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TheFCC Chair Schemes to Undermine Net Neutrality
Published on Wednesday, December 6, 2006 by The Nation
FCC Chair Schemes to Undermine Net Neutrality
by John Nichols
 
The Federal Communications Commission is supposed to be made up of five independent members who serve in the public interest.

But FCC chair Kevin Martin, a Bush White House retainer who reportedly entertains notions of running for the governorship of his native North Carolina with a campaign war chest full of telecommunications-industry contributions, is now attacking the basic structures of the FCC in order to deliver for the corporations he hopes will someday be his political benefactors.

Martin has ordered the commission's lawyers to come up with a scheme that would force another Republican commissioner, Robert McDowell, to "unrecuse" himself from a voting on a massive merger between telecommunications giants AT&T and BellSouth.

Prior to joining the commission in June, McDowell represented a telecommunications corporation, CompTel, that has engaged in lobbying with regard to the merger. As such, McDowell has a classic conflict of interest. He acted appropriately when he recused himself from the merger vote.

Martin, who still hopes to secure FCC approval of the merger this year, is now trying to get McDowell to act inappropriately -- and, presumably, in a manner that will please Martin's corporate masters.

Martin's move has already drawn rebukes from members of Congress who follow telecommunications issues. "I believe that forcing a Commissioner to participate in a proceeding in which he or she would otherwise be recused is an extraordinary notion for an independent, impartial regulatory agency," said Representative Ed Markey, D-Massachusetts, a key player on the House Energy and Commerce Committee who is seeking the chairmanship of the Subcommittee on Telecommunications and the Internet. "Agency Commissioners must exercise independent, impartial, and unbiased judgment in matters before the Commission."

Pennsylvania Democrat Mike Doyle, another well-regarded member of the Subcommittee on Telecommunications and the Internet, wrote to Martin that, "While I take no position on the merger proceeding itself, I feel very strongly that this request to unrecuse Commissioner McDowell would set the Commission on a treacherous course toward an unacceptable precedent."

"The recent November elections were, in part, about holding our government officials to the highest ethical standards," added Doyle. "When public servants have identified and recused themselves from legitimate conflicts of interest, they should be commended for upholding the highest standards of public integrity that are required of all government appointees. The recusal option gives the public the fullest possible confidence that agency appointees and other public servants will impartially decide upon the issues before them."

That's Government 101 stuff. But Martin -- a former telecommunications-industry lobbyist who earned his spurs with the administration when he joined the team that helped swing the 2000 Florida presidential recount in Bush's favor -- is not respecting the signals from Congress.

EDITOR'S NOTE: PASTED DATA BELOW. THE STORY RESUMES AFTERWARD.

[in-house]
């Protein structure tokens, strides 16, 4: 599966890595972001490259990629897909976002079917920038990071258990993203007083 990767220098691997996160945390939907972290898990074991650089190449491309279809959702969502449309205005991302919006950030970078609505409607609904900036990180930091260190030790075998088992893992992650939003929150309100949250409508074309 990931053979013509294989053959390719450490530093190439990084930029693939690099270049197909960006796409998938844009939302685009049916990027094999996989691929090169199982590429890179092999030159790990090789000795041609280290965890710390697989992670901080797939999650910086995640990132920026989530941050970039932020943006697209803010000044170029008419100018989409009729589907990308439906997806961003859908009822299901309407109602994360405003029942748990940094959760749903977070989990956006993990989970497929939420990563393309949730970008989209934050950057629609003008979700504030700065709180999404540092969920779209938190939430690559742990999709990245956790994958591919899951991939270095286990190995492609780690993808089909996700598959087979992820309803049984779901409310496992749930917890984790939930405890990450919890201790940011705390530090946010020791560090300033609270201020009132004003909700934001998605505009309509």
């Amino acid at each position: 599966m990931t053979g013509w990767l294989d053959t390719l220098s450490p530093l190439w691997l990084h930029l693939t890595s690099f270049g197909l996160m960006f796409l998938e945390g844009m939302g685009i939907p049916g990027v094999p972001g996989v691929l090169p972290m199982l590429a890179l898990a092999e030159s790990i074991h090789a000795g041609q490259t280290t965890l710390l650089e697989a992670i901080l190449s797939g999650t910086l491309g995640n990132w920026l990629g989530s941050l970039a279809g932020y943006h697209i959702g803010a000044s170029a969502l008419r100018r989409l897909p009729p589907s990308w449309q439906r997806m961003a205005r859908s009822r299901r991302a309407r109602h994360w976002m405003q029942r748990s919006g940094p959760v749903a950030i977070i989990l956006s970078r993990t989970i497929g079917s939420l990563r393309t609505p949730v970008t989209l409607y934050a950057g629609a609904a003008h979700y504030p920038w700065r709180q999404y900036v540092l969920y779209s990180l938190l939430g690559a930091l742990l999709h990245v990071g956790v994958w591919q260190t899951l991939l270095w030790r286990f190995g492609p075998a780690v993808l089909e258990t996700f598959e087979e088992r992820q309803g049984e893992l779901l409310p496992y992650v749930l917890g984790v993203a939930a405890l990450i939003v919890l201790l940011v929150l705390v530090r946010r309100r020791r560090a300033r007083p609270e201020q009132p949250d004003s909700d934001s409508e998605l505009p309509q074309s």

Rather, the FCC chair is pressing ahead with his extraordinary initiative.

Martin needs McDowell's vote because the FCC is split on the merger question. Martin and a fellow Republican commissioner, Deborah Taylor Tate, support the merger. Democratic commissioners Michael Copps and Jonathan Adelstein have refused to support the merger because they want network neutrality provisions attached to the arrangement.

Network neutrality is the first amendment of the internet. It prevents telecommunications corporations from rigging the web so it is easier to visit sites that pay for preferential treatment. And it is under attack from internet service providers that want to set up a system of two-tier internet access -- with an information superhighway for sites that pay premiums to the providers and the digital equivalent of a dirt road for sites that cannot afford to pay the toll.

The issue is of particular significance to the potential AT&T-BellSouth merger, as approval of the deal would make AT&T the world's largest telecommunications company. The merger would give AT&T 9.1 million DSL broadband customers, which is roughly the same number of high-speed Internet subscribers as industry-leader Comcast.

To AT&T-BellSouth merger to go ahead without binding and permanent net neutrality protections would set a precedent that is all but certain to undermine basic protections for all consumers who utilize internet services.

Because the issues are so momentous, Markey says that, even if Martin succeeds in forcing McDowell to vote, the commissioner should refuse to cooperate with the scheme.

"If the FCC General Counsel takes action to compel Commissioner McDowell's participation," says Markey, "I strongly urge Commissioner McDowell to announce his intention to vote to abstain as a matter of principle."

John Nichols, The Nation's Washington correspondent, has covered progressive politics and activism in the United States and abroad for more than a decade. He is currently the editor of the editorial page of Madison, Wisconsin's Capital Times. Nichols is the author of two books: It's the Media, Stupid and Jews for Buchanan.  

© 1998-2006 The Nation

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